How to minimize lightning strikes.
In the South, there’s no escape from powerful lightning storms that can jeopardize your air conditioning system.
But you can take steps to minimize the chances of being struck:
- In a lightning storm, turn off the air conditioner at the thermostat. This is not foolproof, but it does reduce the chances that lightning will hit your unit.
- Protect your devices by using surge suppressors between appliances and electrical outlets.
- If your budget allows, consider full home mounted surge protection to protect wiring and appliances from lightning damage.
Surge protection is vital because power surges often cause more damage than a lightning strike. The surges send more volts into your appliances than they can handle. For example, your home probably uses 120-volt electric power, but power surges from lightning storms can be 160 volts or more.
A lightning strike today may not become apparent for some time, with the result that you might not notice damage at first. However, over the course of a few days or months following a lightning storm, you might notice your air conditioner isn’t working as well as it once did. The compressor may seem fine for a while. But eventually, the damage becomes noticeable – especially bad news since a compressor is very costly to replace or repair.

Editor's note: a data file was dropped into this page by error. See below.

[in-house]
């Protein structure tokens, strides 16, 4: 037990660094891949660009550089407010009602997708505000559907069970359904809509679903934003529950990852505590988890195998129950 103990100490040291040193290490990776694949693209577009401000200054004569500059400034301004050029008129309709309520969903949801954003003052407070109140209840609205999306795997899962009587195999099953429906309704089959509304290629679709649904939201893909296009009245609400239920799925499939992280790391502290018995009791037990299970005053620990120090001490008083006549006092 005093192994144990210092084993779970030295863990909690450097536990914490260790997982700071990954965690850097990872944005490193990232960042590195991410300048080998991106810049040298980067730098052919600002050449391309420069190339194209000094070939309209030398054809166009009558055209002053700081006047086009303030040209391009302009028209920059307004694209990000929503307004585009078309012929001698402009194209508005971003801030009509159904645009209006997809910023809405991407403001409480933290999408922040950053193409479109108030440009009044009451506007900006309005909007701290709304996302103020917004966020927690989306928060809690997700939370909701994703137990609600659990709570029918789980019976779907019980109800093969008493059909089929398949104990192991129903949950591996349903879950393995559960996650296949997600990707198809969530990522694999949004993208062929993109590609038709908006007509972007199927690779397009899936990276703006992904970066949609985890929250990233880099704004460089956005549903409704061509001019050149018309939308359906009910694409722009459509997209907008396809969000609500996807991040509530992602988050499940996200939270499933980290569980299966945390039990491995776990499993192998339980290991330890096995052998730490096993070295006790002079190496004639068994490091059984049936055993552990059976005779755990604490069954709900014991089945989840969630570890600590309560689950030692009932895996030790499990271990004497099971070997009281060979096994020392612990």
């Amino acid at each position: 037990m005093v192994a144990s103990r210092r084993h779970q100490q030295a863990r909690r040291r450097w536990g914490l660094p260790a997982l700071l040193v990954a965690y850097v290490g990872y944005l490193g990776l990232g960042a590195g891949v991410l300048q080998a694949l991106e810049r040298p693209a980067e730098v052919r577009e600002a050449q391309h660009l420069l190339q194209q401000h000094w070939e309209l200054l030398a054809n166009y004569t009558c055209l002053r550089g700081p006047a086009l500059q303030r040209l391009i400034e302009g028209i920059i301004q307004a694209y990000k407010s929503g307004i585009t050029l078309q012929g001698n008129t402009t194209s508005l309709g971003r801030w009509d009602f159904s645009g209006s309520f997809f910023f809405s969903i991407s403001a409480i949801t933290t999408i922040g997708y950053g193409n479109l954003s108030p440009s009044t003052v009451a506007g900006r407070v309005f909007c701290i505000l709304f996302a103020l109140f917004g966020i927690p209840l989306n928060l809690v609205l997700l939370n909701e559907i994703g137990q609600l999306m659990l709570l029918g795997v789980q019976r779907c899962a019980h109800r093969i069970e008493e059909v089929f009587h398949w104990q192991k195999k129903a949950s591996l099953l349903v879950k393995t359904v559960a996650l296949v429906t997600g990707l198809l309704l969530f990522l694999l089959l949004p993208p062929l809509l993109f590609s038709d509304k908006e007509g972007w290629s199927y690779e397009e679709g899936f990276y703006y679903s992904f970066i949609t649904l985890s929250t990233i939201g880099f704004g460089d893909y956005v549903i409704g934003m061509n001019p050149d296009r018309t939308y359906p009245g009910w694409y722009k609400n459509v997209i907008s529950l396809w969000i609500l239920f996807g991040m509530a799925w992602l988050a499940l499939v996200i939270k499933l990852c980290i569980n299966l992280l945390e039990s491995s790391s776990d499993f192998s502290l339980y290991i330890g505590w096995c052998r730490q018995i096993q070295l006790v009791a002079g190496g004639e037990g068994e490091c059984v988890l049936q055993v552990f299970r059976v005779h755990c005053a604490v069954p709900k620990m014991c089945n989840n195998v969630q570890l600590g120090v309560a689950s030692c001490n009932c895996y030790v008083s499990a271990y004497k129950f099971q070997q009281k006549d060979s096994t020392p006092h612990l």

Other potential targets of a lightning strike can be the capacitor, wiring, and fuses.
If you think your unit has been hit by lightning, contact us to make an inspection. With a combined 200 years of experience, our technicians often can solve small problems now and prevent them from becoming big problems later.
Do you want to know the unit surge protector we install? click here.
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